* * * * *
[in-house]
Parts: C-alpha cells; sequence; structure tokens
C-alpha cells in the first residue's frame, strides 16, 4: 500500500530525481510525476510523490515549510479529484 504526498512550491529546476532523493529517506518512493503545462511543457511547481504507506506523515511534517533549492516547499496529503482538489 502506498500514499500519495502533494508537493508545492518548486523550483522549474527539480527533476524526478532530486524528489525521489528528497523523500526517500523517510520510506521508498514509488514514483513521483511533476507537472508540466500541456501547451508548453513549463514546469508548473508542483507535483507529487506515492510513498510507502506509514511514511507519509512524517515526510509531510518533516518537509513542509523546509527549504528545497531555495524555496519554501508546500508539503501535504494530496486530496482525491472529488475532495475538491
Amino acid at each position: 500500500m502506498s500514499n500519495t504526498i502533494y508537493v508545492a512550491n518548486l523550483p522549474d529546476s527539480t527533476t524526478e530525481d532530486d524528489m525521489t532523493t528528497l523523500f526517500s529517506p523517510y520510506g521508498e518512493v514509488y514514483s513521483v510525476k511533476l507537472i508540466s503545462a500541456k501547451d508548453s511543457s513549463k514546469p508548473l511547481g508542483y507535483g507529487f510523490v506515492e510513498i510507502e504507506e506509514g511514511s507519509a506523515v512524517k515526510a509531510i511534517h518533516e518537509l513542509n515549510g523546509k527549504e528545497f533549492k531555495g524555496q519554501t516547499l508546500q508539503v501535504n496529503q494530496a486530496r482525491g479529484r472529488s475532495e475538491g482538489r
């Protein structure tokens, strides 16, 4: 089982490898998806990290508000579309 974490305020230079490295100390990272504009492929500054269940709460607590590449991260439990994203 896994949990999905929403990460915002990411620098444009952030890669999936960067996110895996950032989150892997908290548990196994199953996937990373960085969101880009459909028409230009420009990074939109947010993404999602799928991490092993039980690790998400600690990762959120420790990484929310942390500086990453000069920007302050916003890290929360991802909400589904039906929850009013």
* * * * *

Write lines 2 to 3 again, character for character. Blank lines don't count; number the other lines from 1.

Parts: C-alpha cells; sequence; structure tokens
C-alpha cells in the first residue's frame, strides 16, 4: 500500500530525481510525476510523490515549510479529484 504526498512550491529546476532523493529517506518512493503545462511543457511547481504507506506523515511534517533549492516547499496529503482538489 502506498500514499500519495502533494508537493508545492518548486523550483522549474527539480527533476524526478532530486524528489525521489528528497523523500526517500523517510520510506521508498514509488514514483513521483511533476507537472508540466500541456501547451508548453513549463514546469508548473508542483507535483507529487506515492510513498510507502506509514511514511507519509512524517515526510509531510518533516518537509513542509523546509527549504528545497531555495524555496519554501508546500508539503501535504494530496486530496482525491472529488475532495475538491